Is attacking natural the best way to support organic?

A new group called Organic Voices is working to educate on the benefits of organic by taking down products labeled natural. Is this negative approach the best way to get more consumers and brands to commit to organic?

Stonyfield Farm, Earthbound Farms, Nature’s Path and other heavyweights within the organic industry have joined forces to launch a new public education campaign aimed at highlighting the benefits of organic certification. The group, which has organized under the name Organic Voices, is doing this by shedding a light on the difference between products labeled organic and those labeled natural. 

Unlike the Organic Trade Association’s straightforward “Organic—It’s Worth It” consumer education campaign, the Organic Voices campaign uses humor and a more negative approach to get the word out on why organic truly is worth it.

Alex Bogusky helped to create the videos that are at the center of the campaign. Here is one that is already spreading across the Internet:

While funny and likely to be effective in reaching the average consumer who might not yet know the difference between natural and organic, I wonder if taking such a negative approach to natural is going to ultimately help the industry. I agree that the broader natural products industry faces many problems as a result of the natural label having no legal definition. I also agree that supporting and educating on organic is more important than ever given the current state of affairs with GMO labeling.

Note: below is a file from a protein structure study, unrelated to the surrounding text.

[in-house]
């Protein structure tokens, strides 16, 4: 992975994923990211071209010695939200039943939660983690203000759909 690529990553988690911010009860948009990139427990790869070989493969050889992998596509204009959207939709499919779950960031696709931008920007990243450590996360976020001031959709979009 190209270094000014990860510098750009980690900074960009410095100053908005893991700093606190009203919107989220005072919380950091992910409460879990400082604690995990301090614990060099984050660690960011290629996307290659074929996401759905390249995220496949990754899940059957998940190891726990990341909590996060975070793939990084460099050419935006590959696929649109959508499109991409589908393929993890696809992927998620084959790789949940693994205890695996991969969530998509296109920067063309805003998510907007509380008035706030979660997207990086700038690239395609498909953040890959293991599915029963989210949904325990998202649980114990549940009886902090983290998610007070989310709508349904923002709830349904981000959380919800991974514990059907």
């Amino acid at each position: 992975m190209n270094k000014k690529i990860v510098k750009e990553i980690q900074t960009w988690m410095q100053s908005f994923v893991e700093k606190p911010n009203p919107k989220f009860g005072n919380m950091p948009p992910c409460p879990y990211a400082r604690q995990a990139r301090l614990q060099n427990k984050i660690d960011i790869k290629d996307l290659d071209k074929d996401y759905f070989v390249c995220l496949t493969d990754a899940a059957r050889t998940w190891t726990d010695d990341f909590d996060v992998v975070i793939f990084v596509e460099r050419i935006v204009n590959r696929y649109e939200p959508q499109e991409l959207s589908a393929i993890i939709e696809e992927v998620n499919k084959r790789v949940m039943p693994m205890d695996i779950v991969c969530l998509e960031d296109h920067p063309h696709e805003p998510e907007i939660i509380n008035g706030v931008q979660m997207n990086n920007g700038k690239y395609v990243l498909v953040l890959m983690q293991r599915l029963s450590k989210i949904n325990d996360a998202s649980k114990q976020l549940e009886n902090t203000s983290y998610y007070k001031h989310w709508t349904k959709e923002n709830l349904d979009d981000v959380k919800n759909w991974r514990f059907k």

What do you think of the Organic Voices campaign?

However, I know there are many companies within the natural industry that are not the “bad guys” (as portrayed in the above video) simply because their products are not certified organic. In fact, many of these are small brands that are working their way toward organic certification but need to get enough scale so that the costs associated with organic ingredients and certification don’t kill their ever-important margins before they even have a chance to try to become certified.

Will this campaign—which is designed to take on “Big Food” and its “dirty little secrets”—ultimately hurt those smaller companies that are a foundational element of what has long been defined as the “natural products industry” and that play an important role in paving the way toward getting more consumers to buy healthier, cleaner products?

Also, what's the plan for combating those Big Food companies that are replacing their natural labels with equally meaningless labels rather than making more of their products organic certified?

These questions are part of the reason why I like best the portions of the Organic Voices campaign that feature the farmers and pioneers behind the organic label versus focusing on "big bad natural." After all, these are the people who inspire brands (small and big alike) to aim for and commit to organic.

Editor's note: Read Organic Voices chairman Gary Hirshberg's explanation of the motivation and goals behind the group's Only Organic campaign

Hide comments


  • Allowed HTML tags: <em> <strong> <blockquote> <br> <p>

Plain text

  • No HTML tags allowed.
  • Web page addresses and e-mail addresses turn into links automatically.
  • Lines and paragraphs break automatically.